In this article, we’ll cover how to build a custom kernel for the NVIDIA Jetson TK1. Looky here:
Background and Motivation
Note: This article is for intermediate users. You should be familiar with the purpose of the kernel. It is also helpful to be able to read shell scripts to understand the steps described.
As an embedded development kit the Jetson TK1 ships with a bare bone approach to device support. For the most part, the L4T kernel supports a minimal set of device drivers. This is on purpose as this a development platform for an embedded device. The idea is that the developer adds only the device drivers and services that are needed for the product being developed.
Here’s the rub: the Jetson TK1 is powerful enough to be a desktop computer. Desktop computers usually support a wide range of devices “out of the box”. Desktop computers also support “plug and play” peripheral devices. Because the Jetson spans both of these computing paradigms, new users can have different expectations for device support out of the box.
If you’re a desktop user relatively new to the Jetson TK1, a great alternative is to install the Grinch Kernel. The Grinch kernel replaces the stock kernel to support a wide variety of different devices and services.
On the other hand, if you’re building a specialized application then you may want to take a more minimal approach. This is the case discussed in this article. We are building a kernel with only the device drivers needed for one application. In this case we are starting to build a kernel for a robotic race car.
Note: The screen cast was recorded directly from a Jetson TK1. All commands being executed are running on the TK1.
Building a kernel for the Jetson TK1 is straightforward. It is good practice to start with a fresh flash of a stock kernel when building a new kernel from scratch. In the video above, the Jetson TK1 was flashed with L4T 21.4 using JetPack 2.2.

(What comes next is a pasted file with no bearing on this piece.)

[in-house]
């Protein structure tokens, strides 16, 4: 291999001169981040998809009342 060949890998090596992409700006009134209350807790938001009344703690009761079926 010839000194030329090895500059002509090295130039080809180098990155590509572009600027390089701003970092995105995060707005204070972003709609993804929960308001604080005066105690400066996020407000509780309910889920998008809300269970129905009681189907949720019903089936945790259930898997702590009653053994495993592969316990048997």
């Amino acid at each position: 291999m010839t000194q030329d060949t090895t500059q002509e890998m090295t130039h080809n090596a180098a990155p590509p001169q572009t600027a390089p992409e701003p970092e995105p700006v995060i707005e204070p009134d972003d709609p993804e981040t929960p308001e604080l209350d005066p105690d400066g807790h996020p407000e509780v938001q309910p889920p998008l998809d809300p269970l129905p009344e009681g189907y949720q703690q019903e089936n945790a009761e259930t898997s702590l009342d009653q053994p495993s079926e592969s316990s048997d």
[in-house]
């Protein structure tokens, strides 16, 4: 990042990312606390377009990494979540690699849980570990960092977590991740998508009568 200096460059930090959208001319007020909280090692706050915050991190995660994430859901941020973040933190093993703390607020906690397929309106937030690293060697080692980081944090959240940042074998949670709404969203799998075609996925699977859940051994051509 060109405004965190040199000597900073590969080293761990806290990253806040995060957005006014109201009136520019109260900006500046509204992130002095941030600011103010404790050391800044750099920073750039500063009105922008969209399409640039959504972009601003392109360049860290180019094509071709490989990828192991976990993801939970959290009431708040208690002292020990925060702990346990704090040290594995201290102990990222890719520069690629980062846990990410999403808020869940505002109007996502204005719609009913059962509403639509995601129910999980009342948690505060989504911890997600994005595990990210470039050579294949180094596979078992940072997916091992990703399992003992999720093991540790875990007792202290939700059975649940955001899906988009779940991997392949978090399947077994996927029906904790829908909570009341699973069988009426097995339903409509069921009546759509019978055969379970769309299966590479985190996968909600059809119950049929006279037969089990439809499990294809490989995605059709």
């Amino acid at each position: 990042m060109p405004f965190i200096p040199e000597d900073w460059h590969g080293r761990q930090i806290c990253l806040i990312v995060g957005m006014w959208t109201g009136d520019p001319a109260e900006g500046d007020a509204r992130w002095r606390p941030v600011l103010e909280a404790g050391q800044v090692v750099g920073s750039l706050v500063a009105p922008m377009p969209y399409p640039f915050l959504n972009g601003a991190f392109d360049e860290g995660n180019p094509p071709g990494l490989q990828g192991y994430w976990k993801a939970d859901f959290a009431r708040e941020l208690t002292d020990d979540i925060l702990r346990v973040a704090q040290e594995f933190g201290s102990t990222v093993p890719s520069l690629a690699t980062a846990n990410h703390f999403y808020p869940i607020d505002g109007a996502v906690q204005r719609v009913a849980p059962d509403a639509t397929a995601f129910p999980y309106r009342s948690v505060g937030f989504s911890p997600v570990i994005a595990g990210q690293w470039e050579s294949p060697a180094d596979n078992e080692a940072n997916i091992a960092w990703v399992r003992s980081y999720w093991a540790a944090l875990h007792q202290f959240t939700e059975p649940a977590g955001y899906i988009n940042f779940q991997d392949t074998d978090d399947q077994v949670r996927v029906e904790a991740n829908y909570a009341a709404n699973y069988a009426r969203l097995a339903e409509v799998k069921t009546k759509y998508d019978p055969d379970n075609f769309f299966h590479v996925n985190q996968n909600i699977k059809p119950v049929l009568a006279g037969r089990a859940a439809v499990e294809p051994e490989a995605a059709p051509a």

Get the Kernel Source
Building the kernel consists of a few steps. First, gather the source code for the kernel. The sources for L4T 21.4 are available from the NVIDIA embedded developers website. The sources are delivered in a compressed form, to the next step is to “untag” them into the /usr/src/ directory. Once the sources are expanded, then derive what is called the .config file. The .config file describes which parts of the kernel source code should be included when building, and which modules and drivers to include. The .config file also specifies where the modules should be placed, either internal to the kernel or an external file. The advantage of having a module being ‘external’ is that it can easily be changed or upgraded without having to recompile the entire kernel.
The steps above are in a script on the JetsonHacks Github account in a repository named buildJetsonTK1Kernel. You can get the repository:
$ git clone https://github.com/jetsonhacks/buildJetsonTK1Kernel.git
$ cd buildJetsonTK1Kernel
You can execute the script to get the sources and open an editor on the configuration file:
Edit the Kernel Configuration
Next, edit the configuration file. The number of choices in the configuration file is overwhelming, it helps to have a good idea where the desired option resides. The configuration editor has a find function, which is rather limited, but can be helpful. In the above video, we enable the FTDI driver and set it to be built as an external module. Then the UVC driver is set to be built as an external module, and patched to support an Intel RealSense camera.
There is a local version number which identifies the kernel build. On a stock kernel, you can see this by executing:
$ uname -r